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NE docs wise to lyme -- but SE docs say no Lyme

The more I learn about Lyme, the more mysterious it seems. And not the disease so much, but the approach that’s taken by our medical professionals. It is a disease with layers of complexity. You can be tested for leukemia, for example, and the results are either positive or negative. Not so with Lyme.

Awareness of Lyme and early
treatment is increasing in the Northeastern US. However, I’ve seen anecdotal evidence that patients also get Lyme disease in the Southeast. On the LDRD Facebook page, in a recent post about Lyme in Georgia, several people living in a smattering of southern states -- Kentucky, Tennessee, Alabama, Georgia -- chimed in to affirm that they’d been diagnosed with Lyme and had caught it at home.

In a casual conversation with an epidemiology professor and veterinarian from Georgia, I learned just last week that there is no Lyme in our region. He agreed that there are other egregious diseases caused by ticks in the SE, but “we don’t have Lyme.”

My dentist here in NC told me the same thing. I imagine most
doctors in the area would concur.

All of this makes me curious. Consider this. When we as Lyme patients approach our healing from all the fundamental dimensions that we can, from body, mind, spirit and shadow, we’re taking more perspectives than most of our doctors are (there are exceptions). Our healing is more whole, and more effective in my experience, when we work on all of these dimensions.

When the CDC declares that there is no Lyme disease in a certain region, their evidence is not, I would argue, taking other perspectives. It is overlooking some equally fundamental dimensions. Cases of Lyme that are diagnosed in the SE, for example. Can we really just ignore that? Pass it off as an anomaly?

Doctors base their conclusions on empirical, scientific evidence. And correctly so. That’s the way it should be. But when there is anecdotal evidence, isn’t that also proof? Someone is surely diagnosing some cases of Lyme in the Southeast. What is going on there? This just doesn’t square with the rational conclusiveness associated with medical people. Could it be that doctors and the CDC are simply too busy, and the catalogue of diseases is too full, to include another?

And yet, the IDSA does seem to be changing. Ever so slowly. At least, in the Northeast they’re changing their approach to treatment and diagnosis in the early stage of Lyme. CBS news in Pittsburgh ran this story recently:
Doctors Change Treatment Recommendations for Lyme Disease.

As this news clip points out, doctors in the NE region are becoming aware of the critical need for early Lyme disease treatment. Patients presenting with a bull’s eye rash, who have caught it immediately, are likely to get antibiotics right away. They have a good chance of beating Lyme in its early stages.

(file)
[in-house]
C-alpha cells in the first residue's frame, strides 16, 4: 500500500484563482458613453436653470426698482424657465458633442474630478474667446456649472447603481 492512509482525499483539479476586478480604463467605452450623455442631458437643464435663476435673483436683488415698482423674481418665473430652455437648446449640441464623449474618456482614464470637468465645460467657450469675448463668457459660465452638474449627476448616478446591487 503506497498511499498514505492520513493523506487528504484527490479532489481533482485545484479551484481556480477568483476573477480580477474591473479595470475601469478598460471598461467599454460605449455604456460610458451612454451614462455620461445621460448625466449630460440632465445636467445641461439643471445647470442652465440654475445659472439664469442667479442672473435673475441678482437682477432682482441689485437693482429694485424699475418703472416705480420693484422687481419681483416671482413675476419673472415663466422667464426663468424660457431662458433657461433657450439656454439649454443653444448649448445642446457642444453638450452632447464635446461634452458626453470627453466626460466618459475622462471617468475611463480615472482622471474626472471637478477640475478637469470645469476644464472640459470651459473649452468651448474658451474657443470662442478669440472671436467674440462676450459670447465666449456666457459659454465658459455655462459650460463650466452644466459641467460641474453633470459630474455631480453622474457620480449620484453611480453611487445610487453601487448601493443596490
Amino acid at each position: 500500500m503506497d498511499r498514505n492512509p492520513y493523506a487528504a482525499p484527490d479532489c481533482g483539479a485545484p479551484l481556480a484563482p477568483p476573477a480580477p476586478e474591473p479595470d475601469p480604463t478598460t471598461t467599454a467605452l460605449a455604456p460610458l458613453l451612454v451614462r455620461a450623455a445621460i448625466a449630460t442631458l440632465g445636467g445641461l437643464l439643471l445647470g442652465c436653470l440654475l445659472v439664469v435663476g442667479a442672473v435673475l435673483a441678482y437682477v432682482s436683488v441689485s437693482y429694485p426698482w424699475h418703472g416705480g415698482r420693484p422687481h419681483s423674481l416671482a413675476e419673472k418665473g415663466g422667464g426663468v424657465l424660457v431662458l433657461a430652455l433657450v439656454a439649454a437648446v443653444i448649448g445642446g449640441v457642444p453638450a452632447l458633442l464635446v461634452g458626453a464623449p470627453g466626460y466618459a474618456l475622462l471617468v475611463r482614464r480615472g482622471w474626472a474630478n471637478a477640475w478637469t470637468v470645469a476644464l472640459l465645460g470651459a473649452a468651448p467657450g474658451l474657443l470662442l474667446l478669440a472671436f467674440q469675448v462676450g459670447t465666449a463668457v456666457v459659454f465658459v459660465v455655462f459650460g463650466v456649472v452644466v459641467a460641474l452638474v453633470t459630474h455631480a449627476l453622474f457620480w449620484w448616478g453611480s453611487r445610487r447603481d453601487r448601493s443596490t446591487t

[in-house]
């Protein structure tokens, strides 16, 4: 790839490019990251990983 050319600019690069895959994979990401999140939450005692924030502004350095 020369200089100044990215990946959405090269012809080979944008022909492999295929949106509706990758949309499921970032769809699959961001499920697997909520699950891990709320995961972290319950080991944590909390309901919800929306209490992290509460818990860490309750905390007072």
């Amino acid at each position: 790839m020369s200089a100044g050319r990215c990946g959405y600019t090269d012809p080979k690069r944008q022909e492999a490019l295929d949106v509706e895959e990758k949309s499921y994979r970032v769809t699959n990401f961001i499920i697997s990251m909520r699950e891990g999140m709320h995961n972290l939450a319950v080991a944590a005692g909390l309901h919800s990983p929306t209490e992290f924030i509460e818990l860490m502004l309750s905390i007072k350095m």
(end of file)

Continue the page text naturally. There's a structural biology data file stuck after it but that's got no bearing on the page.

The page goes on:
This is good news, because of course the not-so-good news is that Lyme cases are rising alarmingly quickly in Pittsburgh. This year 150 cases have been recorded, up from 10 or 15 last year. 70% of the
ticks in the region are believed to carry the bacteria which causes the Lyme infection.

But apparently they stop at the border. So in the Southeast, we’re not dealing with Lyme. Except of course, anecdotally.

Interesting also to note that Romney is seeking to align his campaign with ILADS. Obama has also acknowledged the disease and its enormous financial implications. Awareness in Washington, DC is steadily but slowly increasing.

Lyme is a political issue, and not simply because of the definition of politics: many (poly) blood-sucking critters (ticks).


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Lyme disease at the center of JP Morgan failures

A tiny tick can wreak big damage. We know the terrible health issues that Lyme bacteria and its attendant co-infections can cause one single person, affecting them on every level and in every aspect of life.


But people don’t exist in a vacuum. For every person suffering with Lyme disease, numerous others are affected in countless ways. They don’t have to have the disease, they may just be related to, work with, or care for someone who does: their co-worker, aunt, Facebook friend or significant other.


An interesting article in the New York Times reveals that Lyme disease lies at the center of the discord at JPMorgan. Turns out that a key leader, who evidently knew the critical importance of managing relationships, was unable to preside over meetings as usual because she got Lyme. And due to the absence of her level-headed influence, certain people lost sight of their duties. Narcissism abounds in power positions.